Newcomers Guide to Paris

Paris is a beautiful city, and this is why every year, millions of people from across the planet visit it. As a tourist in Paris, one only needs to familiarize themselves with the basics in terms of language, restaurants, hotels etc because after all they will only be there for a short period of time. On the other hand, those who are looking to relocate to Paris for one reason or another should make it a point to learn pretty much everything there is to learn about the city. The following is a guide to help new newcomers to Paris settle successfully.

Job Opportunities

It would be a good idea to relocate to Paris if you have a ready job waiting for you, but if that is not the case, then you will need to familiarize yourself with employment opportunities that exist. First it might be a good idea to learn French in order to make life easy, but that is not an absolute necessity in all sectors such. According to a 2013 report, quite a number of international companies (e.g. Michelin and Total) are looking for engineers who are fluent in English. The hospitality industry has also been projected to create almost one hundred thousand jobs this year. Therefore, it might be a good idea to commence your search here.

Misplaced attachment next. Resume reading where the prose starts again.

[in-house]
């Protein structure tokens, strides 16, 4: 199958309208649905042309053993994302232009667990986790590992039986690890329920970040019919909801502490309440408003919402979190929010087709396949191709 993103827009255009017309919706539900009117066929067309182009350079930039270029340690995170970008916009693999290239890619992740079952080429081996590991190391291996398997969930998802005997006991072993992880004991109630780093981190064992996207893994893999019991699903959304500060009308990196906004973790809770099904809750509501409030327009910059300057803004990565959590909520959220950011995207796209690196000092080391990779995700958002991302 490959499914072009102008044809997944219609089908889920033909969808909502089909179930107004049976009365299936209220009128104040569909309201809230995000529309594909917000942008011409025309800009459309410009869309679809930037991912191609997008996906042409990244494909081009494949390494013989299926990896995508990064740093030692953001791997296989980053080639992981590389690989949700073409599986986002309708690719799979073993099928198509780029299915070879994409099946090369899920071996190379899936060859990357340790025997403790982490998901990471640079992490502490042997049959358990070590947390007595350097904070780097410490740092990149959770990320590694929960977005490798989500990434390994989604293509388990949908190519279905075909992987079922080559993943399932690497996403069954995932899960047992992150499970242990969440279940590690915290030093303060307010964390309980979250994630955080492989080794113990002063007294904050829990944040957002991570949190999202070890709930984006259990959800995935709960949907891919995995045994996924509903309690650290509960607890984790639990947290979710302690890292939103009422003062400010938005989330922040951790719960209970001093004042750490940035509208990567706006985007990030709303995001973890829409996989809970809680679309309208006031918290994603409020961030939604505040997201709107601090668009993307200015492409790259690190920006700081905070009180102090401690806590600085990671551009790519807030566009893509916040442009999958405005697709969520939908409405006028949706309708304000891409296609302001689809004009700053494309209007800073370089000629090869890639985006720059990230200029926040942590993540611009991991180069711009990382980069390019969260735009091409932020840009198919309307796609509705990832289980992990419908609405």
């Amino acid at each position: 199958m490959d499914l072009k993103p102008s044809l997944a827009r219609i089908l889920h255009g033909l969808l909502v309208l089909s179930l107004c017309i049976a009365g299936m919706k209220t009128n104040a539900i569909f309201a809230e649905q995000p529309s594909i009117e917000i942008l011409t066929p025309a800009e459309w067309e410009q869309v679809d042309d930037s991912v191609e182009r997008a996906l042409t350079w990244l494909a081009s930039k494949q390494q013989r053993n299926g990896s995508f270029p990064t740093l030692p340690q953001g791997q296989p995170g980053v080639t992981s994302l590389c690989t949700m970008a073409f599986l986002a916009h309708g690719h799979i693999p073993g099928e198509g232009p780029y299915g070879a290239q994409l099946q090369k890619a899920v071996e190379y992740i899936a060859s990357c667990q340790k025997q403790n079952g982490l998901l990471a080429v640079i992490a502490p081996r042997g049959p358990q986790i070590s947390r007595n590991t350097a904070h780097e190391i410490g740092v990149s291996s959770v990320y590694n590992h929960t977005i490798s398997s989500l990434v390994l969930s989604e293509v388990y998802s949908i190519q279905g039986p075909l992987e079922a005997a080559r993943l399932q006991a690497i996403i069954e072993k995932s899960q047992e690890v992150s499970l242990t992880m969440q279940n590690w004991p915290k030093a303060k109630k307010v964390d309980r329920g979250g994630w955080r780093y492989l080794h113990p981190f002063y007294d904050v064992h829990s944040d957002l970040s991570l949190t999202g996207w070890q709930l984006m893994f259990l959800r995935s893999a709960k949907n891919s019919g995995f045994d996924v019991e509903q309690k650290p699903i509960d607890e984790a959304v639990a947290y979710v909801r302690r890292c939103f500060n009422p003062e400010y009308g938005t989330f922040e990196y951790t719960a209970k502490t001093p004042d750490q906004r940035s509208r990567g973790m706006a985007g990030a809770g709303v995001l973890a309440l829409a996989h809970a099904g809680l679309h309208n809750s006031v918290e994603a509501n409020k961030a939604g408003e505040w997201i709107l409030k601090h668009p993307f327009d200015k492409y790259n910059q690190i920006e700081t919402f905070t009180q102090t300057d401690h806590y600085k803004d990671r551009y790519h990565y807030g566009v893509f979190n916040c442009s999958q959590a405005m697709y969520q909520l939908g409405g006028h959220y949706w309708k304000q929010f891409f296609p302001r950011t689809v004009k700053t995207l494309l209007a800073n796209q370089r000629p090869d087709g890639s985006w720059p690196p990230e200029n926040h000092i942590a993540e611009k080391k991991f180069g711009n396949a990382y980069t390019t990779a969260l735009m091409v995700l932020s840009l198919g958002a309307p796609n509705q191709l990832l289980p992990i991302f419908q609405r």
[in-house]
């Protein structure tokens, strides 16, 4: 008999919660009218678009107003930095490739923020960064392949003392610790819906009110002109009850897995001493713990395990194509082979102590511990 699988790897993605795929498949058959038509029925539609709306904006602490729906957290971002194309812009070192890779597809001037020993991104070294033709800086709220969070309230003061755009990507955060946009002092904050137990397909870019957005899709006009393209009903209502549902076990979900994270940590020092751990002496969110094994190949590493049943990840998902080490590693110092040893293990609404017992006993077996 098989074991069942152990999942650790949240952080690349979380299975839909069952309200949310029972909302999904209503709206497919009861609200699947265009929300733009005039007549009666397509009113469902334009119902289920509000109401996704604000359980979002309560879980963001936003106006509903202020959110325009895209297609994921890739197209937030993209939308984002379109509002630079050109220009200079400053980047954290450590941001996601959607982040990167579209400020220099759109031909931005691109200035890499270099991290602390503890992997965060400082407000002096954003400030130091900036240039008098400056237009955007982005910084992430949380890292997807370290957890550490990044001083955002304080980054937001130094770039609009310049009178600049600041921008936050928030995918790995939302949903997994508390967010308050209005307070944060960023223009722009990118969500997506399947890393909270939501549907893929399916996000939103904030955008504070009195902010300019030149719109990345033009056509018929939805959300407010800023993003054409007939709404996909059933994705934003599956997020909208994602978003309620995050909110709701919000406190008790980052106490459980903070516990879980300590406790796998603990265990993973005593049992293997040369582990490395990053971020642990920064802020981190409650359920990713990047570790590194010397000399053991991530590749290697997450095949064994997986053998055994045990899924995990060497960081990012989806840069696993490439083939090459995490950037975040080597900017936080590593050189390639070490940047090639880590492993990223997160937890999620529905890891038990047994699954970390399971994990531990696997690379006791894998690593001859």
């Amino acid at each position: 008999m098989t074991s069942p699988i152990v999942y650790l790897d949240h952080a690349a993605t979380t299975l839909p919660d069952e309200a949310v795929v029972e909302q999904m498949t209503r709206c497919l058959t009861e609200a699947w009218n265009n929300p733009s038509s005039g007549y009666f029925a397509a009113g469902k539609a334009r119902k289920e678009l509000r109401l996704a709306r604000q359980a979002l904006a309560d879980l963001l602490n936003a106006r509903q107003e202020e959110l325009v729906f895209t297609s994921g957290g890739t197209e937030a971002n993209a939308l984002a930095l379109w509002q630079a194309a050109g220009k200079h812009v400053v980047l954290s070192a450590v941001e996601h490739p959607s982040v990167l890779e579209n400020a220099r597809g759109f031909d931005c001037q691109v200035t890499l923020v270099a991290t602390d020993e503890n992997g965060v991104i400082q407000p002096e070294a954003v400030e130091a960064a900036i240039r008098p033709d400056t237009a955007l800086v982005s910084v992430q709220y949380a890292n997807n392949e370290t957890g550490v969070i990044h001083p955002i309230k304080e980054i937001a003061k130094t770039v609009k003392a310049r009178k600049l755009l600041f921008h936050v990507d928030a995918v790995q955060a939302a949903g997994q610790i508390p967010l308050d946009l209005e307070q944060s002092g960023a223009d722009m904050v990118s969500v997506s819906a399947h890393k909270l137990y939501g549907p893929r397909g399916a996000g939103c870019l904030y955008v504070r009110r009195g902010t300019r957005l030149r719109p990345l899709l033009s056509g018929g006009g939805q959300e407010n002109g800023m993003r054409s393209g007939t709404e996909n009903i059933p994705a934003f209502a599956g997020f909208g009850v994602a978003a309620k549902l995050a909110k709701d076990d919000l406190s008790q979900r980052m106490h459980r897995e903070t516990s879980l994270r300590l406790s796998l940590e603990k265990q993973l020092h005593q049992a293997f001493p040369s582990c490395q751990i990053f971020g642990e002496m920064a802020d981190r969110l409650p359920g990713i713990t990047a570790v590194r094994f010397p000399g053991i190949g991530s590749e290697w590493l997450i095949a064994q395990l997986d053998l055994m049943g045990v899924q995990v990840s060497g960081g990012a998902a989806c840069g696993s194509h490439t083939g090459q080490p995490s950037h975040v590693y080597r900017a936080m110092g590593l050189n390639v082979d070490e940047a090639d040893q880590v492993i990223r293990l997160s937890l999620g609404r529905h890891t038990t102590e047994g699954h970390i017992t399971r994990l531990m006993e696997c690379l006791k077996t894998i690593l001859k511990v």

Housing Options

Paris is subdivided into 20 neighborhoods known as arrondissements. For a foreigner, names of some of these neighborhoods might be confusing, but the good thing is that quite a number of people refer to them in numbers, for example, the 13th the 11th etc. Some of the best arrondissements in Paris to live in include Montmartre (the 18th), Popincourt (11th and Observatoire (14th). Generally most neighborhoods falling in the 10th — 20th bracket are quite affordable.


Paris has some of the most prestigious academic institutions on the planet and so the quality of education won’t be an issue for a Canadian looking to settle in this part of the world. In most cases, children in Paris commence school at the age of six but there are parents who prefer starting out their kids much earlier. Collèges are for kids in their early to mid-teens while lycées are meant for those in their mid to late teens. It is at this stage that kids will sit for the le bac the performance of which will greatly determine the kind of higher education institution they get admitted to.

Contrary to popular belief, life in Paris does not have to be utterly expensive. There are quite a number of restaurants where one can get a three-course meal for just about 30 Euros. The trick to living comfortably in Paris is gathering as much information about the city as possible; hopefully this article was a nice place to start.

Useful Resources for Newcomers to Paris